I bought a book of knit amigurumi patterns a few years ago. I’ve made a lot of things from the book, but kept thinking about the jellyfish pattern. Just one jellyfish seemed weird and I didn’t know how to get around that problem. So when Lloyd and I talked about making a mobile for our daughter, I knew what I wanted to do. Two trips to the yarn store and a few months later, we had an fun mobile (The knitting was easy. Finding the time was … difficult.)!

The jellyfish is knit in five parts: a body and four tentacles.

The jellyfish is knit in five parts: a body and four tentacles.

Attach the tentacles to the body and you get a jellyfish.

Attach the tentacles to the body and you get a jellyfish.

The completed mobile in the nursery.

The completed mobile in the nursery.

I can report the mobile is well loved. Holly gets excited about it on a regular basis. Success!

Spring Flowers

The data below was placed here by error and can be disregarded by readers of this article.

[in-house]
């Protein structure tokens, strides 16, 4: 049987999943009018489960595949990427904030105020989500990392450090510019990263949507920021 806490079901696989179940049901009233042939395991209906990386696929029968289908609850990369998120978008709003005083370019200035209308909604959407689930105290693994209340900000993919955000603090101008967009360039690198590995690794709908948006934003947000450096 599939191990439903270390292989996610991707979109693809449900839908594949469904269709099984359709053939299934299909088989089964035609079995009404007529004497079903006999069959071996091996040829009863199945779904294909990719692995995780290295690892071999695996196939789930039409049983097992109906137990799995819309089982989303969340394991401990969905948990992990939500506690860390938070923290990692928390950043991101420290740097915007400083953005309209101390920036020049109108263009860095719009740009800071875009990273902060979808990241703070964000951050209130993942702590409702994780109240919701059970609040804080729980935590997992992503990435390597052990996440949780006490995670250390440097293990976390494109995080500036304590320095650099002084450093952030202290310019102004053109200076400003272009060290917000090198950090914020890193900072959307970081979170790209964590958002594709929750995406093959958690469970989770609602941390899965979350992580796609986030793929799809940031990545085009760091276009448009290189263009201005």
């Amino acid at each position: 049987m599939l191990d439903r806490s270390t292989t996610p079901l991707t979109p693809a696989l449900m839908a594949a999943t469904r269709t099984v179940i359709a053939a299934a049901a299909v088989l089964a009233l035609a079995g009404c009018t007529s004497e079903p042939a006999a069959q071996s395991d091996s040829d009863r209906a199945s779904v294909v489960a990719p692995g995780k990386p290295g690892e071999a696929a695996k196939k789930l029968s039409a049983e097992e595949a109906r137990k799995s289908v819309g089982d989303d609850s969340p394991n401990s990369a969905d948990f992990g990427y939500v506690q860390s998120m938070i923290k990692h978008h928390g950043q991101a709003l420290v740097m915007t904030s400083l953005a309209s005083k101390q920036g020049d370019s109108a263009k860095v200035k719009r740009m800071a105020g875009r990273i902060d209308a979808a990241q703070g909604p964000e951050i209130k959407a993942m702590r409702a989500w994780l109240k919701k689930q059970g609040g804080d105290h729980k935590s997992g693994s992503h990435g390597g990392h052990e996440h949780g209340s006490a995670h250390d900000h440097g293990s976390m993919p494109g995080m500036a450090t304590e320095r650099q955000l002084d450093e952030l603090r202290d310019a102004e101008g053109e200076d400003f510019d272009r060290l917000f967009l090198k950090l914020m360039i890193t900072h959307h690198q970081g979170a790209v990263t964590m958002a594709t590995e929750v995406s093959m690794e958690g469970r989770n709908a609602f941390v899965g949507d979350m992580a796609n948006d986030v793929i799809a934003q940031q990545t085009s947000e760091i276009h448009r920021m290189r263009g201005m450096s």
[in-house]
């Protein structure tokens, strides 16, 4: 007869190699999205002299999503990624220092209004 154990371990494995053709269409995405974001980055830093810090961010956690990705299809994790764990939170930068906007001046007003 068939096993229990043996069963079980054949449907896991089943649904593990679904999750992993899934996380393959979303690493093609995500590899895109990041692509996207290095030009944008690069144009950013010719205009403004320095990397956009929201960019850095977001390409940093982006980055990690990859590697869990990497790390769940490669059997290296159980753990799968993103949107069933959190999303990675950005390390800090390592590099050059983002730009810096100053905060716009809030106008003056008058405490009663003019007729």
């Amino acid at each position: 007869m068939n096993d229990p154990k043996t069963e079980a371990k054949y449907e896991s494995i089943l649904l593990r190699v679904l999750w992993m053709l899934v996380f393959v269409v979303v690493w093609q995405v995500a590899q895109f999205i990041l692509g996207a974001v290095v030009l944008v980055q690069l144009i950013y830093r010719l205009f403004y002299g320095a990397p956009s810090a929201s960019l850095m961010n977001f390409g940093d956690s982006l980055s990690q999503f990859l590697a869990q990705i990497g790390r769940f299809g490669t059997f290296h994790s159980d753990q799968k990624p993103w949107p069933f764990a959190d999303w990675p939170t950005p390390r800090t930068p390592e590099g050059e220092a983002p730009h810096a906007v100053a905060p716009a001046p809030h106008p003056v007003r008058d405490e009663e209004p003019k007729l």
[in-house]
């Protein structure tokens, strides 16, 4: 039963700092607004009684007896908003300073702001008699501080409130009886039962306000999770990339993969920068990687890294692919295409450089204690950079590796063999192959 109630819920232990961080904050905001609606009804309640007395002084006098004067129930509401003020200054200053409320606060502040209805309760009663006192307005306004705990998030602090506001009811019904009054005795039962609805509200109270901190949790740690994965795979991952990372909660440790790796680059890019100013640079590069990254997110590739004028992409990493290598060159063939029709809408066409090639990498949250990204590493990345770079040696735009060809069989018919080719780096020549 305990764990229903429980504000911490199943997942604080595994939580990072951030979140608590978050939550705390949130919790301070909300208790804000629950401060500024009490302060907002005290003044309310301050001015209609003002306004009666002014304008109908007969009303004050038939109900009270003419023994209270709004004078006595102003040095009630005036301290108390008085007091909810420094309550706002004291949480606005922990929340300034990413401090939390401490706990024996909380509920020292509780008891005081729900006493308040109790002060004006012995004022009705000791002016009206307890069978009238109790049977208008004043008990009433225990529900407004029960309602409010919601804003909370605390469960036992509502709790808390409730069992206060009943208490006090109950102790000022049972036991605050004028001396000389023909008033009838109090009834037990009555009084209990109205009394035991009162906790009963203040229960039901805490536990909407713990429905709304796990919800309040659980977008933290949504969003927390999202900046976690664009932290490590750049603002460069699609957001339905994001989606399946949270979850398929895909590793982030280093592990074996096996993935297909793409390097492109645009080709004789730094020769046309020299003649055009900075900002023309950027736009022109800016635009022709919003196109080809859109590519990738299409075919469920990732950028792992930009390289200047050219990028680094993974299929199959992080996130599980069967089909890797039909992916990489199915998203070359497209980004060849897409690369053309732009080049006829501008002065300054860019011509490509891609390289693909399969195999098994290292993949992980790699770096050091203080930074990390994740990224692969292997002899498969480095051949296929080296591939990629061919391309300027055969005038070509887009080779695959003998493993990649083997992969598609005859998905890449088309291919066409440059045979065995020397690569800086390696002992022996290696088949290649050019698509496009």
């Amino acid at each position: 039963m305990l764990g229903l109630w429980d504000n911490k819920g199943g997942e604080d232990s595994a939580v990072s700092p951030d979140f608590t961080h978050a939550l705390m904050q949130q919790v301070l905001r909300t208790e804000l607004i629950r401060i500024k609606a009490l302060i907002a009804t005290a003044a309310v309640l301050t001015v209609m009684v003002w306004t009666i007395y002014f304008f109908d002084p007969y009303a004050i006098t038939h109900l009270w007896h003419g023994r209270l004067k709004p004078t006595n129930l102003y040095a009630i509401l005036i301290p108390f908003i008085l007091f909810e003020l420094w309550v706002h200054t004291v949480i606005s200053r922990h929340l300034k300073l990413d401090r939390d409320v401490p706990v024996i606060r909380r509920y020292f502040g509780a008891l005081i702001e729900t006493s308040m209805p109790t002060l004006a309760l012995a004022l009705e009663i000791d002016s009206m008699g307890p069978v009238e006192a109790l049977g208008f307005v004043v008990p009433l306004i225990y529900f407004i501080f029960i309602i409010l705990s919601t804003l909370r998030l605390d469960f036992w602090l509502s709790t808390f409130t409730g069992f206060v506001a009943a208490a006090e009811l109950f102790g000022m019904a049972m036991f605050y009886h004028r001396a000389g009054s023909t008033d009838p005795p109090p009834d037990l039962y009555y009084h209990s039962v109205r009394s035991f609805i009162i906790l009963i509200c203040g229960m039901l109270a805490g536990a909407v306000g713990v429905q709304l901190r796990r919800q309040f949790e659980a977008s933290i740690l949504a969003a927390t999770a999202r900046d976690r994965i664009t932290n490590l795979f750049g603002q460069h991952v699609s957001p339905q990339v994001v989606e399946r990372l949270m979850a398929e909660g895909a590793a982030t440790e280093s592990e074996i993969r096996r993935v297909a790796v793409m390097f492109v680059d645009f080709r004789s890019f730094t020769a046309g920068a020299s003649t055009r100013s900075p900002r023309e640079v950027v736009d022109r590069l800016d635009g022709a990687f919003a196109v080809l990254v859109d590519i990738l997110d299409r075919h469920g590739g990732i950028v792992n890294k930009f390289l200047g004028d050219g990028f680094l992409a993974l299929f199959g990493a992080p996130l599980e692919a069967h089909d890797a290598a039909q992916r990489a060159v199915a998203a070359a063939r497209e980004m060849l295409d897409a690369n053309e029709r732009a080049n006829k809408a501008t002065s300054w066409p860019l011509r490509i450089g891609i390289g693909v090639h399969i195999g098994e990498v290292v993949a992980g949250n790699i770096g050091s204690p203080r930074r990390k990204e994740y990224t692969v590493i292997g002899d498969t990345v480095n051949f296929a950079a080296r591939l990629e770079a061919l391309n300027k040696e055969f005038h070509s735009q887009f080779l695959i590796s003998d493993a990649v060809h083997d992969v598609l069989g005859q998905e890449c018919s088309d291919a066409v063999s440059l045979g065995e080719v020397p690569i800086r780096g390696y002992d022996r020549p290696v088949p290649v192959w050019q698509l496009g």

One of the few benefits of the quarantimes is extra gardening time since you are not going anywhere anyway! The unfortunate part is that there are not a lot of open nurseries or garden centers so our vegetable patch is looking a little sparse but, on the plus side, we have a lot of perennial flowers and herbs and even some overwintering veggies. Enjoy the various views of our spring here in West Seattle (and hopefully we are getting into enough of a groove that posts will be more frequent again soon).

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Holly likes exploring the vast (to her) backyard.

A couple different sorts of tulip, daffodils, and some purple flower I don't know. Up next are the rhododendrons and roses.